>>         if you use cabal all the separate runs will use a shared build
>>         directory, so subsequent builds will be able to take advantage
>>         of the
>>         intermediate output of the first build.  Of course you could do
>>         the same
>>         without cabal, but it's a convenient way to create a common build
>>         directory and manage multiple targets.  This is the approach I
>>         take to building multiple executables from the same source files.
>>         ghc doesn't do any locking of build files AFAIK.  Running
>>         parallel ghc
>>         commands for two main modules that have the same import, using
>>         the same
>>         working directory, is not safe.  In pathological cases the two
>>         different
>>         main modules may even generate different code *for the imported
>>         module*.
>>            This sort of situation can arise with the IncoherentInstances
>>         extension, for example.
>>         The obvious approach is of course to make a library out of your
>>         common
>>         files.  This has the downsides of requiring a bit more work on
>>         developer's part, but if the common files are relatively stable
>>         it'll
>>         probably lead to the fastest builds of your executables.  Also
>>         in this
>>         case you could run multiple `ghc --make`s in parallel, using
>>         different
>>         build directories, since they won't be rebuilding any common
>>         John L.
>>         On Sun, Jan 5, 2014 at 1:47 PM, Sami Liedes <sami.liedes at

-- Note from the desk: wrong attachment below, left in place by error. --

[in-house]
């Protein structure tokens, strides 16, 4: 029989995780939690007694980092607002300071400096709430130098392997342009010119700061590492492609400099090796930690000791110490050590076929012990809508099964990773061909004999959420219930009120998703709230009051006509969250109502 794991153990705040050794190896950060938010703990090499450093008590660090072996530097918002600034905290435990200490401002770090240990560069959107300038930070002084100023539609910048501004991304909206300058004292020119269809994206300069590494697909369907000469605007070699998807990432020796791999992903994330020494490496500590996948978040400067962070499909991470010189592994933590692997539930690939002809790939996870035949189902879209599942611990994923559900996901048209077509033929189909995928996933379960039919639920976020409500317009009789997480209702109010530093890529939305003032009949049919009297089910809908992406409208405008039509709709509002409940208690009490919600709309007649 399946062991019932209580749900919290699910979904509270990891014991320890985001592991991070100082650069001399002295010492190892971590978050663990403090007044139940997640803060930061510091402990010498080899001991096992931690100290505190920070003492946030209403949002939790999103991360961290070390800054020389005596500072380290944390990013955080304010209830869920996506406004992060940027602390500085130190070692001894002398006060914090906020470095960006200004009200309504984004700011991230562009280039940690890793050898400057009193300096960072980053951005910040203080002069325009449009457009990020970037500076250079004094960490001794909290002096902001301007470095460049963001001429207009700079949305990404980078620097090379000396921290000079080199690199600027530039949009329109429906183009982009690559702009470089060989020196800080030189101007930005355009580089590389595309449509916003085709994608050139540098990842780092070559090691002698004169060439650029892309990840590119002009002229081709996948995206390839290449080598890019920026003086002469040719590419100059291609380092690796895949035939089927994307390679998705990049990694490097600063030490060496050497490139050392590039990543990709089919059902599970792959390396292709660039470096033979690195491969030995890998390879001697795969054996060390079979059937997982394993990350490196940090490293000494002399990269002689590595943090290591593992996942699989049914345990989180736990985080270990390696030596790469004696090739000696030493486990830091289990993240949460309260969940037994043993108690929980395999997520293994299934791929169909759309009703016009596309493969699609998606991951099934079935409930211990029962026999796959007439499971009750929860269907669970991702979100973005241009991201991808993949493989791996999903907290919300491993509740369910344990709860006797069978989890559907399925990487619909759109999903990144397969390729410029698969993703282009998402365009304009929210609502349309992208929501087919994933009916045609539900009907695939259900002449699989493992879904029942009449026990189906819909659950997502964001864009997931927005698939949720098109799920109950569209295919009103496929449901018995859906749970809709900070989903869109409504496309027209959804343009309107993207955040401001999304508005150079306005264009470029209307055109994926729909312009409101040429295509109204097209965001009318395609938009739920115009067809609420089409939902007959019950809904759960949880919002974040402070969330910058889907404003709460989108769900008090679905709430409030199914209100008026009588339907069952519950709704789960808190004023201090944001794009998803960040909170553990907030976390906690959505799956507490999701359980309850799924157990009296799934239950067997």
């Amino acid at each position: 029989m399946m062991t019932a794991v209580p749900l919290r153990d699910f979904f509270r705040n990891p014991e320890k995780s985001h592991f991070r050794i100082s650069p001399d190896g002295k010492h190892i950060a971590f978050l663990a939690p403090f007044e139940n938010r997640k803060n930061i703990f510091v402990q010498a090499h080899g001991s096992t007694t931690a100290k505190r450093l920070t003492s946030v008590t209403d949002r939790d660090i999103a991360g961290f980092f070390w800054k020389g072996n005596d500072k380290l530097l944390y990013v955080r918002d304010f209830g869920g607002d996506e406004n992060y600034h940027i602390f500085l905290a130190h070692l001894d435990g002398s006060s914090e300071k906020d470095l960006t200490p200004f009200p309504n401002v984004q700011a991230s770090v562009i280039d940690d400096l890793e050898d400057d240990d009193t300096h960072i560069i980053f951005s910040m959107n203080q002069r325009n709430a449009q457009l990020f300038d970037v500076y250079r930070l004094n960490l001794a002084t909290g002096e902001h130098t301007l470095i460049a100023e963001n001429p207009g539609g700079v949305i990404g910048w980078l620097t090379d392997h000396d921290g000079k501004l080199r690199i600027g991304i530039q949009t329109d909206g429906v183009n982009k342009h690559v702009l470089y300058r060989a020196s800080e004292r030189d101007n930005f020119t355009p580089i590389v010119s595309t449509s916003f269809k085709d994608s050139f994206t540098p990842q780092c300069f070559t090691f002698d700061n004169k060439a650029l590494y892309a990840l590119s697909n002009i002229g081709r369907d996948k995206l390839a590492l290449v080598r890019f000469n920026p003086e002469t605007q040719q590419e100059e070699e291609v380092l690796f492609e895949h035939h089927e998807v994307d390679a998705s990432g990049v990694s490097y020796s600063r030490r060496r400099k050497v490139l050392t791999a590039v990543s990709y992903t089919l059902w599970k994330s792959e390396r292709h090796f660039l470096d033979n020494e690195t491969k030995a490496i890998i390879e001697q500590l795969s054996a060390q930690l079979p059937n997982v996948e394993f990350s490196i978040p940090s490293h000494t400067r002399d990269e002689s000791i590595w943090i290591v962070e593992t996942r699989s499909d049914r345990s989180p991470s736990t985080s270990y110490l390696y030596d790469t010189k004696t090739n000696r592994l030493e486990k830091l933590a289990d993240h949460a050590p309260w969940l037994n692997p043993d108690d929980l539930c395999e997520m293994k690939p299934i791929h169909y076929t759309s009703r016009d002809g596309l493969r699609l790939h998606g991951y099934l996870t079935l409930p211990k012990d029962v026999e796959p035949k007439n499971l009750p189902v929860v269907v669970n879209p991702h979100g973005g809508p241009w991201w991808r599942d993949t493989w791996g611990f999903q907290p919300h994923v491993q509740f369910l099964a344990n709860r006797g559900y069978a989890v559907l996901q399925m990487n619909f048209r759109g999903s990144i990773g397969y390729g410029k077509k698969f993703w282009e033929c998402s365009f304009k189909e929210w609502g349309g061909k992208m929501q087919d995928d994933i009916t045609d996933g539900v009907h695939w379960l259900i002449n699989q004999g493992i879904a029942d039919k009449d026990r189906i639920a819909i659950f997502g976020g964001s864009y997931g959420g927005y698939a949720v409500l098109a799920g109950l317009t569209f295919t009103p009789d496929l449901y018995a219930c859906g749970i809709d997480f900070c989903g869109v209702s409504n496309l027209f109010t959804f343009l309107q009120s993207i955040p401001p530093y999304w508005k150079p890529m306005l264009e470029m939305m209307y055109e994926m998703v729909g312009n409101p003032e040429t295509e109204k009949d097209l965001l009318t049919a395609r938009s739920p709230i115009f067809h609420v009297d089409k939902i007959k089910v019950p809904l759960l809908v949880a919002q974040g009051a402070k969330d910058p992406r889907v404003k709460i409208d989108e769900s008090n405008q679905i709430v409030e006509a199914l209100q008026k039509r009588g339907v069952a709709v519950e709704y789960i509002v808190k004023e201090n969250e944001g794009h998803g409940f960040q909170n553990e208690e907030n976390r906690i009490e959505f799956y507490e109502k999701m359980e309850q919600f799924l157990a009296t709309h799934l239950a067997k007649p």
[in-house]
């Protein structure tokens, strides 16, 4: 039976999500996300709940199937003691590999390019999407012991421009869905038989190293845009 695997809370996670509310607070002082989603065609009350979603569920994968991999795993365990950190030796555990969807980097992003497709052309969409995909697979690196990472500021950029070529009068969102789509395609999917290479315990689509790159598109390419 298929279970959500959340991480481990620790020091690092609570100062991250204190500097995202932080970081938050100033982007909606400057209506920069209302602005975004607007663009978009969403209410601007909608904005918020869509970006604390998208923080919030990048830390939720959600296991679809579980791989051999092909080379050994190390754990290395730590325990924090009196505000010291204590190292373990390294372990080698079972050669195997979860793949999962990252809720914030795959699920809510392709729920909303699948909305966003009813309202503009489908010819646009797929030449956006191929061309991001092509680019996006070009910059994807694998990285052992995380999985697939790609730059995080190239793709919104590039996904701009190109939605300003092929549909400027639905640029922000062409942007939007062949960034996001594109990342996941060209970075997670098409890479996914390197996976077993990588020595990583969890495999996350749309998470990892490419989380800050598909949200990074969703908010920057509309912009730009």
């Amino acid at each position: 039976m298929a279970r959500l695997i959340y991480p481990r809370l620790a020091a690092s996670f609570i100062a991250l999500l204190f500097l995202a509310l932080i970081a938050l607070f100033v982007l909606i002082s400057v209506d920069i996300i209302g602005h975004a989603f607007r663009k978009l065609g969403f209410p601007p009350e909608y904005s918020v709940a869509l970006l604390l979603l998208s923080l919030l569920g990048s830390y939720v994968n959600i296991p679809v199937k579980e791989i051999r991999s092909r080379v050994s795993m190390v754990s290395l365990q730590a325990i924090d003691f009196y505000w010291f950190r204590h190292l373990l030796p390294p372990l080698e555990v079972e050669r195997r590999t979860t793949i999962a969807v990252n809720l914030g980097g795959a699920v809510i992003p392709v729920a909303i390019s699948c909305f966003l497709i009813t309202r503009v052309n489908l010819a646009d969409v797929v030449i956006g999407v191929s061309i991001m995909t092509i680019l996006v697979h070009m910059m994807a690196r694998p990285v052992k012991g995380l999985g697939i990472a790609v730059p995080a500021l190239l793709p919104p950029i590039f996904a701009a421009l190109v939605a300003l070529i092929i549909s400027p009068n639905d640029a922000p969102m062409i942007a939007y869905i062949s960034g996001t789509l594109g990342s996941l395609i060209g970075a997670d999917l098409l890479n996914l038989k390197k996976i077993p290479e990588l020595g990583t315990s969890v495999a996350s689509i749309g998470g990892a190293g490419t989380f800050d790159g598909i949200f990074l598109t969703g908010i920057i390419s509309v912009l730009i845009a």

>>         <mailto:sami.liedes at>
>>         <mailto:sami.liedes at <mailto:sami.liedes at>>> wrote:
>>              Hi,
>>              I have a Haskell project where a number of executables are
>>         produced
>>              from mostly the same modules. I'm using a Makefile to
>>         enable parallel
>>              builds. I received advice[1] that ghc -M is broken, but
>>         that there
>>              is parallel ghc --make in HEAD.
>>              As far as I can tell, ghc --make does not allow building
>>         several
>>              binaries in one run, so I think it may not still be a full
>>         replacement
>>              for Makefiles.
>>              However I have a question about ghc --make that is also
>>         relevant
>>              without parallel ghc --make:
>>              If I have two main modules, prog1.hs and prog2.hs, which
>>         have mutual
>>              dependencies (for example, both import A from A.hs), is it
>>         safe to run
>>              "ghc --make prog1" in parallel with "ghc --make prog2"?
>>         IOW, is there
>>              some kind of locking to prevent both from building module A
>>         at the
>>              same time and interfering with each other?
>>              Is there a good way (either in current releases or HEAD) to
>>         build
>>              multiple binaries partially from the same sources in
>>                       Sami
>>              [1]
>>         <